I have pictures of some of the centerpieces though, because I made them. Here they are below. Some were more successful than others, let's just say. Supplies from the candy aisle of the 99-Cents store. Candy, cookies, glitter, flocking, fake flowers, colored foil, cotton balls. Each base is florist foam. Made six all together, but I only have shots of four. Those purple things on each are baby fairies, which were made from scrap cloth left over from the living room curtains. I know it's stupid, but I like them. Each of the baby fairies has a scrap of pink sequin in the center. The pink sequin cloth was what I used to make the fairy wings for F.A. Russell, the shop steward of the Associated Union of Happiness Fairies #623957 (or something...I forget the number), who made an appearance at the party. The story we had running throughout the fairy hunt was that the lost fairies got lost in the office due to the strain of trying to bring happiness to the office during this very difficult year. (If you know what my day job is, you can guess what those difficulties were!) So F.A. asked for our help to find her lost sisters, who were unable to return to the fairy land. But because she is a fairy, she is incapable of being direct. She sent us clues in the form of altered poems sharing where she thought they might have gone astray. She provided gifts to those who found her sisters. Originally those wings were going to be put on a Jack Russell Terrier owned by one of the office folks, but there were so many people there the day of the party that his owner thought he would freak out, so the wings were placed on one of the kids, and she became F.A., the union rep from the fairy guild. She was so cute in them!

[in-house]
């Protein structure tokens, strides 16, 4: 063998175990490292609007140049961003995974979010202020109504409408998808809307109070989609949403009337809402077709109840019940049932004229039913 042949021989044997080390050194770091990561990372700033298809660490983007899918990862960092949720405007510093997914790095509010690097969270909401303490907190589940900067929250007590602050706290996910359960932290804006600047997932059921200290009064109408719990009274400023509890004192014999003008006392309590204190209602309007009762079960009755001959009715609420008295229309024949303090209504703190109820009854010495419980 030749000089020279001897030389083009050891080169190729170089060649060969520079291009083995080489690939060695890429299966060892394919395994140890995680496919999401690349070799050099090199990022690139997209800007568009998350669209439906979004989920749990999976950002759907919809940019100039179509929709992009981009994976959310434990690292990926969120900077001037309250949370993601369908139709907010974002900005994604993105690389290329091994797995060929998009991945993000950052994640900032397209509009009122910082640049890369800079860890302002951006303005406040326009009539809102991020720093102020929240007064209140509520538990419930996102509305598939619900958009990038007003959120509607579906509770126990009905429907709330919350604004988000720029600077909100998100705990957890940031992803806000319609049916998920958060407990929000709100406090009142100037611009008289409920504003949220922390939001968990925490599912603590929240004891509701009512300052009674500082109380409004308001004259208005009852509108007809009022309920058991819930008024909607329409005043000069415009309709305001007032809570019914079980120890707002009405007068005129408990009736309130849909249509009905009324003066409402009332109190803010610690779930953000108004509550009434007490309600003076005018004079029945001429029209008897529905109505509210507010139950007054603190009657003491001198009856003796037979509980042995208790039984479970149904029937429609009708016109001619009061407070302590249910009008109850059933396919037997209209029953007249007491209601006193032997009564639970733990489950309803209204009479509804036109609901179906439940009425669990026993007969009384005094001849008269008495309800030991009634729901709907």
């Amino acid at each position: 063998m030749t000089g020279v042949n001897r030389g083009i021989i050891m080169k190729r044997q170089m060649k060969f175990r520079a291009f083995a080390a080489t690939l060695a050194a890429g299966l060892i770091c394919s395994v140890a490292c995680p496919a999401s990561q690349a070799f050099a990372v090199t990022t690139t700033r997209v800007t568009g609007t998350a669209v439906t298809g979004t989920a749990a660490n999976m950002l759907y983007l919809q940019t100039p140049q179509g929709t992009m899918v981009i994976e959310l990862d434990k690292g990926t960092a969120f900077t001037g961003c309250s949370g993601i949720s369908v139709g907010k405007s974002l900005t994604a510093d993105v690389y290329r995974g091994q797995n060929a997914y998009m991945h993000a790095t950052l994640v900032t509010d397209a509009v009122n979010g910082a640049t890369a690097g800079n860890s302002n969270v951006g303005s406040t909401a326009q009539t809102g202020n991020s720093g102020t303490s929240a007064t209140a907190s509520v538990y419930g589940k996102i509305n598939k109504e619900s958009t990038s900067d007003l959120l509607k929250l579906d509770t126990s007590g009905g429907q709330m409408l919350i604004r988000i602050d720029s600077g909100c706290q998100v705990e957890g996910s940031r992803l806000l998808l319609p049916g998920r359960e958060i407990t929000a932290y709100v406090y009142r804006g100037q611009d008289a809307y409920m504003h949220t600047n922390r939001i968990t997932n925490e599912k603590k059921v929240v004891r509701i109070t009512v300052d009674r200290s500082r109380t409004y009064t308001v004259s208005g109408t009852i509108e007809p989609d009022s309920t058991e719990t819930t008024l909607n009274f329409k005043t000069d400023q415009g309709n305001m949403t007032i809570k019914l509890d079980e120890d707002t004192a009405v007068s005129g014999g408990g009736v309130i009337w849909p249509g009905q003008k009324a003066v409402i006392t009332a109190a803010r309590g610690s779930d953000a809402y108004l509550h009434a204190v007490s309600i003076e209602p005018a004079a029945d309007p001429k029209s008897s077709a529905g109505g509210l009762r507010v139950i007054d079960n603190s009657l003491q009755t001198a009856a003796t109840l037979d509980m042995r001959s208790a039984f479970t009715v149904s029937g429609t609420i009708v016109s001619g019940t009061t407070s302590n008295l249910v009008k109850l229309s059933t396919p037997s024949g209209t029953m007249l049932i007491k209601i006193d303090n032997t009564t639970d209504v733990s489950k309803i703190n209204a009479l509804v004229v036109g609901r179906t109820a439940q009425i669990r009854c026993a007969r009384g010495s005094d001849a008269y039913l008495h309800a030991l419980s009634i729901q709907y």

Anyways, here are the pictures of some of the centerpieces.
The maypole. This was the one I kept. What's funny is when we were cleaning up the legs of one of the little cookie bears snapped loose, but he remained glued to the ribbon. So instead of looking like he was dancing around the maypole, he looked like he was lynched! I find that hilarious, so haven't yet broken out the glue gun to fix him. I'm a terrible person.
The snowconeacopia of plenty.
Another shot of the snowconeacopia of plenty.
The candy forest.
Another shot of the candy forest.
The ship to Avalon.